Yes, yes, yes. So, I did a very substantial sustainability program at American that involved four of the five academic units on campus. It is a Master’s Degree program and it is going really strong. They just hired an old friend of mine to run it. In Chicago, the work that I did was small. We had fifth year programs. The students would do an undergraduate degree in one domain and then come in and do their Masters in business, environmental science, and environmental studies. When I was leaving, we were working on undergraduate degree in math, physics, statistics, finance or computer science that could then go into the supply chain or finance program for the fifth year. Here we have the Global Studies model to work from. Amanda, Josh and I, the three deans know each other well. It is really easier when you are a small university.  I envision us figuring out what is possible given the talent we have on our faculty and then moving forward from there. At some point in the future, maybe we will have something in sustainability or health care.

  1. Could you describe what a sustainability program would look like?
    1. At American there is an actual degree program at the graduate level. Sustainable Management includes energy, pollution and economics, because sustainability has to have all of those pieces. A degree in that, based on the way I did it at American, the students have to come out with good literacy in science, public policy and business disciplines. From there, they go into whichever piece they care the most about. Some will go work for the government, scientific research, or doing something in business or science domain, and others will go into management. Now they will understand all of the dimensions that can make or disrupt something from being sustainable. You bring together all of those pieces. I am a big believer that you need collaboration in the world to solve our big problems. Government, businesses, and non-profits have to collaborate or the big problems of the world will never be resolved. There are a lot of universities starting to do these things because you don’t graduate from college and live in this narrow domain of whatever it is you studied in college. You have to be able to work across boundaries. We have to work within the universities to help prepare students for that. There was an article in the Baltimore Sun the other day, Karyl Leggio, a finance faculty member and former dean was quoted in it. The article was about tech companies and the fact that many of them are hiring a lot of liberal arts majors because they need the young men and women who can communicate across dimensions, talk to clients and customers, and so on, in ways that liberal arts majors may be much better prepared to do than somebody that has studied information technology. I really think that our liberal art students in the College that are not certain yet of what they would like to do out of college; it would behoove them to look at our Sellinger Emerging Leaders MBA program. They add one year of business skills, on top of their four years of a liberal arts education. This prepares them, quite frankly, to go in any direction they choose. It would make them really strong candidates for the job market.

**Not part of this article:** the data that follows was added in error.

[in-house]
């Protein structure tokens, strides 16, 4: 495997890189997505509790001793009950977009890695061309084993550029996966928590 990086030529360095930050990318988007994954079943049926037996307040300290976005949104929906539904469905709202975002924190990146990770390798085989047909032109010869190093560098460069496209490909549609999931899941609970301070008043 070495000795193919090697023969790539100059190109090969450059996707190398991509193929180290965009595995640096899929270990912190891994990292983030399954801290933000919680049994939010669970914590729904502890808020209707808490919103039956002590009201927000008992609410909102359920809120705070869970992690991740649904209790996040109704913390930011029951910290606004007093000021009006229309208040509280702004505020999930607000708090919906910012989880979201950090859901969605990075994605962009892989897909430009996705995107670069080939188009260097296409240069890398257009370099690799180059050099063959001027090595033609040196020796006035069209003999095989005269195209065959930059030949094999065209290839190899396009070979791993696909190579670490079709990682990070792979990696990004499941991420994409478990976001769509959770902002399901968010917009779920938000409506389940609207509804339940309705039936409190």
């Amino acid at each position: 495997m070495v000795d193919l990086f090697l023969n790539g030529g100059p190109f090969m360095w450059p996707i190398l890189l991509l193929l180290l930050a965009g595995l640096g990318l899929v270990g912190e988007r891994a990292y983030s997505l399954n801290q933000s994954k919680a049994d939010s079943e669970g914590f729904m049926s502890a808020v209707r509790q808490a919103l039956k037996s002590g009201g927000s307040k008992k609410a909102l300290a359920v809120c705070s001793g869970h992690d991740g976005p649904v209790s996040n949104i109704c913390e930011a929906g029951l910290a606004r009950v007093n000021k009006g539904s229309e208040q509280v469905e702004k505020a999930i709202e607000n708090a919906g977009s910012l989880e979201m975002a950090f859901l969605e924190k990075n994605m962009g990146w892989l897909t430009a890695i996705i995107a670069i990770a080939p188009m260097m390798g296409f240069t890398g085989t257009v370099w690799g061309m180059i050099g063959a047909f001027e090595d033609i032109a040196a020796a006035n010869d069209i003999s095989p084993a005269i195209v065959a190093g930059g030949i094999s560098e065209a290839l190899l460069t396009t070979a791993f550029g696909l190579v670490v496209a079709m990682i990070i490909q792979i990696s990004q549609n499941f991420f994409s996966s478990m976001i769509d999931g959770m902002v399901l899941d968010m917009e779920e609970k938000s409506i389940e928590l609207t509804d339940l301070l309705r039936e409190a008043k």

2. What potential changes do you foresee the Sellinger School of Business and Management experiencing while you are in charge? How do you see yourself leaving your mark on the Sellinger School of Business?
    1. Given the increasingly dynamic nature of higher education in general and business education in general, there will undoubtedly be changes over the next several years. One change that may be particularly exciting for students will be an increase in interdisciplinary programming. A clear example here at Loyola is the Global Studies Program. There are a number of areas for potential collaboration, such as health care leadership, sustainability management or technology management.
  3. At Loyola University Chicago’s Quinlan School of Business and Management, you refocused their strategic plan to promote leadership areas in family business, international business and emerging markets, risk management, social enterprise and responsibility, and supply chain management. How do you view the Sellinger Strategic Plan and what changes should be made to it?
    1. I don’t know yet what our key leadership areas will be. Prior to my arrival at Sellinger, a task force comprised of seven faculty began to work on Sellinger’s strategic plan. Over the course of AY14-15, they, along with the rest of the faculty, made a lot of progress in identifying long-term objectives and initiatives for the school to pursue. Throughout the fall, we will refine those initiatives. Some possible leadership areas, based on our faculty’s strengths and Baltimore’s needs, might be closely-held firms, urban economic development, or data analytics.


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An interview with new Sellinger School Dean Kathleen Getz